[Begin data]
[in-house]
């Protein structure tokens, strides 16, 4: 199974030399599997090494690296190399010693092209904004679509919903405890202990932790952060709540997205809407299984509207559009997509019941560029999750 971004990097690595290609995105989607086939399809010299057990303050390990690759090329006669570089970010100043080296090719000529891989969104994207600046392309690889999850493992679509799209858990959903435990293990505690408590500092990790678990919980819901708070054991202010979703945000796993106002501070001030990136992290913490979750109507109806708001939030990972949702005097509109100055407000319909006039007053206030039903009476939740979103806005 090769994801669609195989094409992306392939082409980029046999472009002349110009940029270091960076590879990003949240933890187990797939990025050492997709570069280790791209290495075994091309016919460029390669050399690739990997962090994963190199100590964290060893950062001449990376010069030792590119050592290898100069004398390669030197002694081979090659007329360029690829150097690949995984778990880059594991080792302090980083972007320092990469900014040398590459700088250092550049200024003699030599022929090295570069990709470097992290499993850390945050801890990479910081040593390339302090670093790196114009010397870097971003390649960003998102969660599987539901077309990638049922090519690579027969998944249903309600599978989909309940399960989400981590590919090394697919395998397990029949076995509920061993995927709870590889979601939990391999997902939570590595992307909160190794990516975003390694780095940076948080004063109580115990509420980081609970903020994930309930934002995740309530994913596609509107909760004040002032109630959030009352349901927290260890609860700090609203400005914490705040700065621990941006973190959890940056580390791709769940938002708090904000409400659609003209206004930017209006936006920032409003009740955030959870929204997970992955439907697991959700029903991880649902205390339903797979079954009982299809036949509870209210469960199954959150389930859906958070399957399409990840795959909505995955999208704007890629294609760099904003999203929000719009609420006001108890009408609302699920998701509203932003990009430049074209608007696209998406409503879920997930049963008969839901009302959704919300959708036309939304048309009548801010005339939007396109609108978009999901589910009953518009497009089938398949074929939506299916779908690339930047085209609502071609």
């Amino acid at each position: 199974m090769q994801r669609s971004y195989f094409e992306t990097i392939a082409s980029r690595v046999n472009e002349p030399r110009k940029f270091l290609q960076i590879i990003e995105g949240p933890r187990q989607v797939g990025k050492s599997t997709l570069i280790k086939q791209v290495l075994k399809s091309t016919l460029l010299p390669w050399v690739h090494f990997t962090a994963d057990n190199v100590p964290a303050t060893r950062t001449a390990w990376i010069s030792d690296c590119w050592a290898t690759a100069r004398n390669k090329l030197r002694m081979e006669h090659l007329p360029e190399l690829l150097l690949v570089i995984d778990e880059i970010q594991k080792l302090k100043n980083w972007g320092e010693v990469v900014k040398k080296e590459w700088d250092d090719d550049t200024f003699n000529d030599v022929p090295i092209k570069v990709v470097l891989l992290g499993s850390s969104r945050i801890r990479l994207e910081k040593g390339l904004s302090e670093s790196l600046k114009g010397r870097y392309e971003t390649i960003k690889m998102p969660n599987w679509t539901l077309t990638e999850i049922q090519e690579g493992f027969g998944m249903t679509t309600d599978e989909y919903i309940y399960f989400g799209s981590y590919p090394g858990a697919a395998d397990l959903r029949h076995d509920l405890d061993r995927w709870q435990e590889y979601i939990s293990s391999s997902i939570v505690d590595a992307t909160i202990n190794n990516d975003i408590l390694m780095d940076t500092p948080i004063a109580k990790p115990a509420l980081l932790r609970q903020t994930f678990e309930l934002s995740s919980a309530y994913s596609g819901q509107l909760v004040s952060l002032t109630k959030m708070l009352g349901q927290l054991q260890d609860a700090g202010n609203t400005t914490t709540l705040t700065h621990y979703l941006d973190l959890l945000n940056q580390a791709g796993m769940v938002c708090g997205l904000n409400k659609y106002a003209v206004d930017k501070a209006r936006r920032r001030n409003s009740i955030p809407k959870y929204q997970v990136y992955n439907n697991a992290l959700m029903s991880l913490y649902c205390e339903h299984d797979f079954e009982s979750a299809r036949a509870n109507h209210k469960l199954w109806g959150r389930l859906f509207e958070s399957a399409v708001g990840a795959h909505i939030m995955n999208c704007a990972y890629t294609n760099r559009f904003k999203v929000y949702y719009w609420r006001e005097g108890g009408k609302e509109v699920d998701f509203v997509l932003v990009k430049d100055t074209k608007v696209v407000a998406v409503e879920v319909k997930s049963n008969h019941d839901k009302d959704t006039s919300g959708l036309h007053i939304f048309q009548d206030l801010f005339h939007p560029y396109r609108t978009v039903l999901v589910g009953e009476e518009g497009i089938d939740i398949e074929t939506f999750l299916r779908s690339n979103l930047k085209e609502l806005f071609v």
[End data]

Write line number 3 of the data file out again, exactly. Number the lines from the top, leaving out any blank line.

């Amino acid at each position: 199974m090769q994801r669609s971004y195989f094409e992306t990097i392939a082409s980029r690595v046999n472009e002349p030399r110009k940029f270091l290609q960076i590879i990003e995105g949240p933890r187990q989607v797939g990025k050492s599997t997709l570069i280790k086939q791209v290495l075994k399809s091309t016919l460029l010299p390669w050399v690739h090494f990997t962090a994963d057990n190199v100590p964290a303050t060893r950062t001449a390990w990376i010069s030792d690296c590119w050592a290898t690759a100069r004398n390669k090329l030197r002694m081979e006669h090659l007329p360029e190399l690829l150097l690949v570089i995984d778990e880059i970010q594991k080792l302090k100043n980083w972007g320092e010693v990469v900014k040398k080296e590459w700088d250092d090719d550049t200024f003699n000529d030599v022929p090295i092209k570069v990709v470097l891989l992290g499993s850390s969104r945050i801890r990479l994207e910081k040593g390339l904004s302090e670093s790196l600046k114009g010397r870097y392309e971003t390649i960003k690889m998102p969660n599987w679509t539901l077309t990638e999850i049922q090519e690579g493992f027969g998944m249903t679509t309600d599978e989909y919903i309940y399960f989400g799209s981590y590919p090394g858990a697919a395998d397990l959903r029949h076995d509920l405890d061993r995927w709870q435990e590889y979601i939990s293990s391999s997902i939570v505690d590595a992307t909160i202990n190794n990516d975003i408590l390694m780095d940076t500092p948080i004063a109580k990790p115990a509420l980081l932790r609970q903020t994930f678990e309930l934002s995740s919980a309530y994913s596609g819901q509107l909760v004040s952060l002032t109630k959030m708070l009352g349901q927290l054991q260890d609860a700090g202010n609203t400005t914490t709540l705040t700065h621990y979703l941006d973190l959890l945000n940056q580390a791709g796993m769940v938002c708090g997205l904000n409400k659609y106002a003209v206004d930017k501070a209006r936006r920032r001030n409003s009740i955030p809407k959870y929204q997970v990136y992955n439907n697991a992290l959700m029903s991880l913490y649902c205390e339903h299984d797979f079954e009982s979750a299809r036949a509870n109507h209210k469960l199954w109806g959150r389930l859906f509207e958070s399957a399409v708001g990840a795959h909505i939030m995955n999208c704007a990972y890629t294609n760099r559009f904003k999203v929000y949702y719009w609420r006001e005097g108890g009408k609302e509109v699920d998701f509203v997509l932003v990009k430049d100055t074209k608007v696209v407000a998406v409503e879920v319909k997930s049963n008969h019941d839901k009302d959704t006039s919300g959708l036309h007053i939304f048309q009548d206030l801010f005339h939007p560029y396109r609108t978009v039903l999901v589910g009953e009476e518009g497009i089938d939740i398949e074929t939506f999750l299916r779908s690339n979103l930047k085209e609502l806005f071609v």